I just finished Eli Pariser’s The Filter Bubble, an interesting examination of how algorithmic filtering is hurting our society.
He has an interesting section that applies to software in general and Linux in particular.
He starts by comparing the organ donation rates in some European countries, with some areas having donation rates above 90% and others having them below 20%. The cause for the difference? Some countries have citizens opt into organ donation, which makes for a low rate, and some countries have citizens opt out of organ donation, which makes for a high rate:
And because software architects clearly understand the power of the default and use it to make their services more profitable, their claim that users can opt out of giving their personal information seems somewhat disingenuous. (emphasis original)
Let’s substitute the idea of giving personal information for the idea of software settings.
Pariser’s point suddenly has implications for the Linux community. While default settings are changeable, it’s not a trivial act. For a default to be changed, a user must know the setting is changeable and how to change it. So to make a change to a piece of software or a distribution and say “The user can always change it back” is, as Pariser points out in his own example, a bit disingenuous.
Pariser goes on to further explore the tyranny of default settings (according to Pariser, the phrase tyranny of the default was coined by venture capitalist Brad Burnham):
But to give people control, you have to make clearly evident what the options are, because options largely exist only to the degree that they’re perceived. This is the problem many of used to face in programming our VCRs: The device had all sorts of functions, but to figure out how to make them do anything was an afternoon-long exercise in frustration. When it comes to important tasks like protecting your privacy and adjusting your filters online, saying that you can figure it out if you read the manual for long enough isn’t a sufficient answer.
I was fascinated by that section because documentation has long been a weakness within the Linux community. Many a new user has been chased away from more experienced ones with responses like ‘search the forums’ or ‘read the wiki’ or ’RTFM,’ but the truth of the matter is, even those tools are often useless to someone who is new to Linux.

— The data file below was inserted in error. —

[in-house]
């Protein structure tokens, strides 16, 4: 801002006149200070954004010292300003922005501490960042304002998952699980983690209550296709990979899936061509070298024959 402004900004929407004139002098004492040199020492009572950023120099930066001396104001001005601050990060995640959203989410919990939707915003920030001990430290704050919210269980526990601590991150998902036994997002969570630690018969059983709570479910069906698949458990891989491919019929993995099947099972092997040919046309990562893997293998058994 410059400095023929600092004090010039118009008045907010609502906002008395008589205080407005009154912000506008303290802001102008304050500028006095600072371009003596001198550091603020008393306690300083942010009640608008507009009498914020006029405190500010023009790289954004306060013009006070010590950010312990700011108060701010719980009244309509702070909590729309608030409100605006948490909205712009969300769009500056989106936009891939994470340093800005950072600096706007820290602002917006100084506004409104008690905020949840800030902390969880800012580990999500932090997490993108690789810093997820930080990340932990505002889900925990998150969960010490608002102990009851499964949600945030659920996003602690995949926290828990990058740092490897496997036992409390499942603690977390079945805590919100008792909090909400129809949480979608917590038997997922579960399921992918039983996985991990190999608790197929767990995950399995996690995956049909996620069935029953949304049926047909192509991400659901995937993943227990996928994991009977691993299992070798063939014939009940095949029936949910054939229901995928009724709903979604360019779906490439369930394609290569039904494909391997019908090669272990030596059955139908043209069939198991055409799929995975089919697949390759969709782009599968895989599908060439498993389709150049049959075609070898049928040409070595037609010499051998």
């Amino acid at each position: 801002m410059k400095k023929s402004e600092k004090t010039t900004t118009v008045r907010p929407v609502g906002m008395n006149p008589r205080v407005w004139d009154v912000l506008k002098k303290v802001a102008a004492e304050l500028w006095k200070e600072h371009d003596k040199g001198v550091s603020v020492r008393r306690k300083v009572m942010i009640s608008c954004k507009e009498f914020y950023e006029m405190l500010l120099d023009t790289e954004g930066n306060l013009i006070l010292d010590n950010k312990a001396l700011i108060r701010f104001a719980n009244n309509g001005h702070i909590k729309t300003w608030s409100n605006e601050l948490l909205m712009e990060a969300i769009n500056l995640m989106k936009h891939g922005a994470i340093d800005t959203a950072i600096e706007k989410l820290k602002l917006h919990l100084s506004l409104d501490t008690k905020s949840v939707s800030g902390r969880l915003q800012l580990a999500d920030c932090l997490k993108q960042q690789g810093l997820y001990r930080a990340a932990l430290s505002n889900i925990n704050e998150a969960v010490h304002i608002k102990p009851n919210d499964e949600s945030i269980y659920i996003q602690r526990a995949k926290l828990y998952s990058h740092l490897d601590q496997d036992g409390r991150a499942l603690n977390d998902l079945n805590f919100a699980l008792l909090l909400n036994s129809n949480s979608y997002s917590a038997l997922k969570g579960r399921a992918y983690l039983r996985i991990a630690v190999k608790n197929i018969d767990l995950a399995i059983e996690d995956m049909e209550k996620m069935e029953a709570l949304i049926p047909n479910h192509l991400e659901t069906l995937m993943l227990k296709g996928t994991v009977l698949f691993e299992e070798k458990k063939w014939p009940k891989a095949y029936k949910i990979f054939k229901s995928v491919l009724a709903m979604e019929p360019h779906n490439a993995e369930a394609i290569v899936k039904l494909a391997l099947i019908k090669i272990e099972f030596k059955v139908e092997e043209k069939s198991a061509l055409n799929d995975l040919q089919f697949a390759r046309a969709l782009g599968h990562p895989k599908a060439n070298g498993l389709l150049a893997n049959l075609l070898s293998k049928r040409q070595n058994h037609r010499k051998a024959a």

Linux is about freedom and change, but as distributions try and separate themselves from other distributions, with different defaults and different settings, it can be hard for users to know what exactly their options are. Pariser’s point is that freedom is pointless if the user doesn’t understand what she is free to do.
As desktop Linux continues to move forward, to innovate and to improve, I hope the teams behind the various distributions will consider the tyranny of the default and will implement ways for users to understand their options in configuring their desktops. Not to say that all Linux distributions should become generic and homogenous blobs that users must customize themselves. Instead, I’d rather distros become curated operating systems whose tweaks are relatively simple to see and to make.
Contributors across time and across the world have worked very hard to preserve and protect the freedom of the code that powers Linux. It would be a shame if that freedom existed under the hood of the operating system, but not in the cockpit, where so many of the users are.
As Pariser illustrates, the default setting is not something that should be entered into lightly. Default settings are the only settings for many users. Unless users understand what can be changed and what cannot be changed, most will probably assume the default is the only option, inadvertently removing choice from users.